The data about Beijing experiments were immediately passed to the new professor of physics Aepinus.[17] Just months later he submitted the report of the Beijing experiments to the Petersburg academy[18] and read it on March 9, 1758. Aepinus explained the experiment from Beijing with the small conductivity of glass with the induced charge on the glass coverage of the magnetic needle, slow movement of the charge into the attached needle during the experiment, and equally slow returning of the charge after the induced charge was removed. Aepinus successfully repeated Beijing experiment and added twelve similar experiments of his own. He stated, that Beijing experiment fully confirms Franklin’s theory.[19]
 
On September 7, 1758, Aepinus delivered the lecture about the forces of electricity and magnetism at the academy and dedicated it to the empress. He used experiments with Leyden jar to forward the analogy between electricity and magnetism but didn’t mention the Beijing report.
 
In autumn 1758 Aepinus developed his mathematical theory of the electric and magnetic effects. On June 4, 1759, Aepinus presented the book to the academy. The book was published at the end of November[20] and dedicated to Razumovskii. He used his favorite Franklin’s theory of one fluid, again without mentioning the Beijing experiments.[21]
 
Aepinus’ explanation didn’t please everyone. Symmer[22] conducted two sets of experiments similar to the Beijing ones that he apparently hadn’t hear about. Symmer presented his results to the Royal Society of London between February 1 and December 20, 1759. He concluded with an essay about two distinct powers in electricity[23] that pleased Franklin’s opponents.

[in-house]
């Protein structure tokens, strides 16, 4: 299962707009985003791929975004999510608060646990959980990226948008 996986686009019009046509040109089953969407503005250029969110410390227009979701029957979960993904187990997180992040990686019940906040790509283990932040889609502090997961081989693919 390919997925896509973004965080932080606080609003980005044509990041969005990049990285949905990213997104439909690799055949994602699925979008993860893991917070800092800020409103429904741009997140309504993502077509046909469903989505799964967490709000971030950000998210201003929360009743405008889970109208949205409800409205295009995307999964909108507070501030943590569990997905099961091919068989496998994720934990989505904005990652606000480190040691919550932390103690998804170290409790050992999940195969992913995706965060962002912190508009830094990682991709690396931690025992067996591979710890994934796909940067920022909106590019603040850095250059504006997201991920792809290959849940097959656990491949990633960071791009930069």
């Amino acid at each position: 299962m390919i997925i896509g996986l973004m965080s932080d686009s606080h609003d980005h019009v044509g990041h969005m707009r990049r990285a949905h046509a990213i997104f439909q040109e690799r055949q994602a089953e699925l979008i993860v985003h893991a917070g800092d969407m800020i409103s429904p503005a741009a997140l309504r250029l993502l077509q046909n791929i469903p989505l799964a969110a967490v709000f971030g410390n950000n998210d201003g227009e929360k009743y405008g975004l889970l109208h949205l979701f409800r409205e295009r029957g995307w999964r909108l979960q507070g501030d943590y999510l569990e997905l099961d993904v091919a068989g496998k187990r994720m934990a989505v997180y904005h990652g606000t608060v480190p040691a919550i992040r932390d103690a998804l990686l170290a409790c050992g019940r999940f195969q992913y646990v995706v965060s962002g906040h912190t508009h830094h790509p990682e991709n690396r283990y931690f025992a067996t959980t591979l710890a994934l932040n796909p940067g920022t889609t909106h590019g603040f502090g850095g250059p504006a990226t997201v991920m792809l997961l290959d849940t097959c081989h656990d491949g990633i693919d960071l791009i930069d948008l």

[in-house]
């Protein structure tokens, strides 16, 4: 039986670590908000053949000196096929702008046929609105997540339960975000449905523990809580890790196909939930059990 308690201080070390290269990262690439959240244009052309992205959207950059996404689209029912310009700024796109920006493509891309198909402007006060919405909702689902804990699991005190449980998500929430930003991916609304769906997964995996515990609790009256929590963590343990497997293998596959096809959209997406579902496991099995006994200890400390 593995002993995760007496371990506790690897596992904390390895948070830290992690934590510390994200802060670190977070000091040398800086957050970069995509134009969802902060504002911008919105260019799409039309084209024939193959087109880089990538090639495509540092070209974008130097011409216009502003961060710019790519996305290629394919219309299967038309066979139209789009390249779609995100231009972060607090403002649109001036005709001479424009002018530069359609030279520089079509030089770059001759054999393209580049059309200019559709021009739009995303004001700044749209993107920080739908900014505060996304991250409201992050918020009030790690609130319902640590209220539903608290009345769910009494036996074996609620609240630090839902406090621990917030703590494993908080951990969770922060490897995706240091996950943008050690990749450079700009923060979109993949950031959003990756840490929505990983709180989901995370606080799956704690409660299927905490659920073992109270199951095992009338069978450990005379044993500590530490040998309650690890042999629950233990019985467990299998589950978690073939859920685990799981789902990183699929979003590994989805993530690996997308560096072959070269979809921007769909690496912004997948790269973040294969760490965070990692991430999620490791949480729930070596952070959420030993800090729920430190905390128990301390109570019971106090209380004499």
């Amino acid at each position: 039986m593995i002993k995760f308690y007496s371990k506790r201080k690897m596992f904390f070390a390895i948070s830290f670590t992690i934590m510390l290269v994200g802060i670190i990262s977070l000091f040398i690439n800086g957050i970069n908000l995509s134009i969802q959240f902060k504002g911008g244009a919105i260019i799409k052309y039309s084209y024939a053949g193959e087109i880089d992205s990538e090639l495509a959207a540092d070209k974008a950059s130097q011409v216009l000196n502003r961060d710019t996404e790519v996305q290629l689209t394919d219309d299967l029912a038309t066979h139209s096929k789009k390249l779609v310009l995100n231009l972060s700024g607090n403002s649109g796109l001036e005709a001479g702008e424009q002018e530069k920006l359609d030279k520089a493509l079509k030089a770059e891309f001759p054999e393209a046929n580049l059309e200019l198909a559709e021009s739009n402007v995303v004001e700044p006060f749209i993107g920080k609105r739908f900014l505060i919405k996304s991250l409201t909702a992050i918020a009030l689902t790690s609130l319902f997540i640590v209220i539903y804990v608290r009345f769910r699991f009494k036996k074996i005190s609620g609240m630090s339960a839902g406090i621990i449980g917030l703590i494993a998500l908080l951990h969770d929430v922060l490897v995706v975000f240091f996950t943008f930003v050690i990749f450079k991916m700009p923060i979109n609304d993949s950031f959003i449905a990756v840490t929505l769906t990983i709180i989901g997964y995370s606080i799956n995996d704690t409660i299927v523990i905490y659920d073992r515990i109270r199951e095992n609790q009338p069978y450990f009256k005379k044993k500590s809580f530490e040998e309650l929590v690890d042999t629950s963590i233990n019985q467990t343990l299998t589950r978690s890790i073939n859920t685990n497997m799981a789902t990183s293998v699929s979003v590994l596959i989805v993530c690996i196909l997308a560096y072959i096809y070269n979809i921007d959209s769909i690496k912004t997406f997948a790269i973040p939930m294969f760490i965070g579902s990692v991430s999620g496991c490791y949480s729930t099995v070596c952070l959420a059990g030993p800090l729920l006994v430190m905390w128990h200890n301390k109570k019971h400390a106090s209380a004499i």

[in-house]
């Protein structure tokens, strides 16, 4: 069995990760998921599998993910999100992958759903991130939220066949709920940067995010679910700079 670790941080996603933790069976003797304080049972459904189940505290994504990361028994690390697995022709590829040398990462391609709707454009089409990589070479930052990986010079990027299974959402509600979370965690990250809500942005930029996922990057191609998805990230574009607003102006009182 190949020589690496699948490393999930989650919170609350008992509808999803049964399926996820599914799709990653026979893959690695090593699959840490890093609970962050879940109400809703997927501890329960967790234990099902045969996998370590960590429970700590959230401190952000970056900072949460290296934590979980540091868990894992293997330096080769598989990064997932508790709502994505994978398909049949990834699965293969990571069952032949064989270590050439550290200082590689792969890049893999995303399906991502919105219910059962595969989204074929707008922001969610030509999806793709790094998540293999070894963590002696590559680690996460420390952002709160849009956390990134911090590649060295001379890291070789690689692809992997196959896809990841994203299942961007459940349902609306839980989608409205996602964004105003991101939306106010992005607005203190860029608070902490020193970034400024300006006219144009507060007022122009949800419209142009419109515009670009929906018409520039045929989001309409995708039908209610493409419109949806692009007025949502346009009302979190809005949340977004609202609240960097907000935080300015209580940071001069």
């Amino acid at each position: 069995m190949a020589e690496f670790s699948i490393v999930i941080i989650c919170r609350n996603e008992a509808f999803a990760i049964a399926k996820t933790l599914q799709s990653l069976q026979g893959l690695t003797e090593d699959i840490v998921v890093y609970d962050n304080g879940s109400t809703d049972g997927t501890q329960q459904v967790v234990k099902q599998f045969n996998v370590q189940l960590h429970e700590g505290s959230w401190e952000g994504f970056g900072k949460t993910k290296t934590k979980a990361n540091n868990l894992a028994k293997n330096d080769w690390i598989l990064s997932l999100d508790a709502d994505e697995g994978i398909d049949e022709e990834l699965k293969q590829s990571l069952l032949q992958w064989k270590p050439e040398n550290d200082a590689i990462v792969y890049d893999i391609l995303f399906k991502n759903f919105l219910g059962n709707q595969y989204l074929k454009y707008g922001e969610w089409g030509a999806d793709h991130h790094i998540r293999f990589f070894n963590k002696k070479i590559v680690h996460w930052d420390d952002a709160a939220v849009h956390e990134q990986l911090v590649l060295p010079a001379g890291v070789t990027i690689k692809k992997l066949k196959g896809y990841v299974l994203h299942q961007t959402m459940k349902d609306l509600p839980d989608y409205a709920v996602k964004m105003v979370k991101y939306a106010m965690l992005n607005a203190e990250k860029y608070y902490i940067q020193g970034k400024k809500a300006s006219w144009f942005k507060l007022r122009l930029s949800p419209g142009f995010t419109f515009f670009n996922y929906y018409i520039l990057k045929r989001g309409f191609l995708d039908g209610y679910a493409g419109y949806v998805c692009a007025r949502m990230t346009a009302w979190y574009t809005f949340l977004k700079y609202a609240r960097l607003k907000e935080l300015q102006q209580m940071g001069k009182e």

Cigna[24] was the first to comment on Aepinus’ analysis of Jesuits’ experiment.[25] Cigna’s uncle Beccaria[26] was also interested in Beijing experiment. In 1747, Beccaria became professor of experimental physics at the university of Turin. In 1767, he added a new similar effect to Jesuit experiment. He charged the coated glass plates. He removed the coating from the negative plate and put other neutral uncoated glass plate nearby. He coated uncharged plate and used the conductor to connect its coating with the coating of charged plate. The plates touched and leaned on each other with the whole area. If he separated the plates after they were in touch for some time but before the fusion, the charged plate got the positive charge on both sides and the uncharged plate got the negative charge on both sides. If he separated the plates after the fusion, the charged plate became negative on both sides, and the uncharged became positively charged on both sides. If after the fusion he separated and again joined the plates, the small circle of paper under the uncharged plate fused to it after each separation and got repelled after each touch. Beccaria was able to repeat the experiment for as many as 500 times after he charged the plate only once.[27]
 
In 1769, Beccaria reprinted the Beijing report, mentioned Aepinus explanation as incomplete, and used the explanation of his own. He offered the idea of the special “electricitas vindex”.[28] Alessandro Volta was not satisfied with Beccaria’s explanation and his search for other possible explanations led him to the invention of electrophorus several years later described in a letter to Priestley dated June 10, 1775.[29] Priestley also analyzed the Beijing experiment in his masterpiece.[30] In that way Beijing electrical experiment became the forerunner of modern electricity.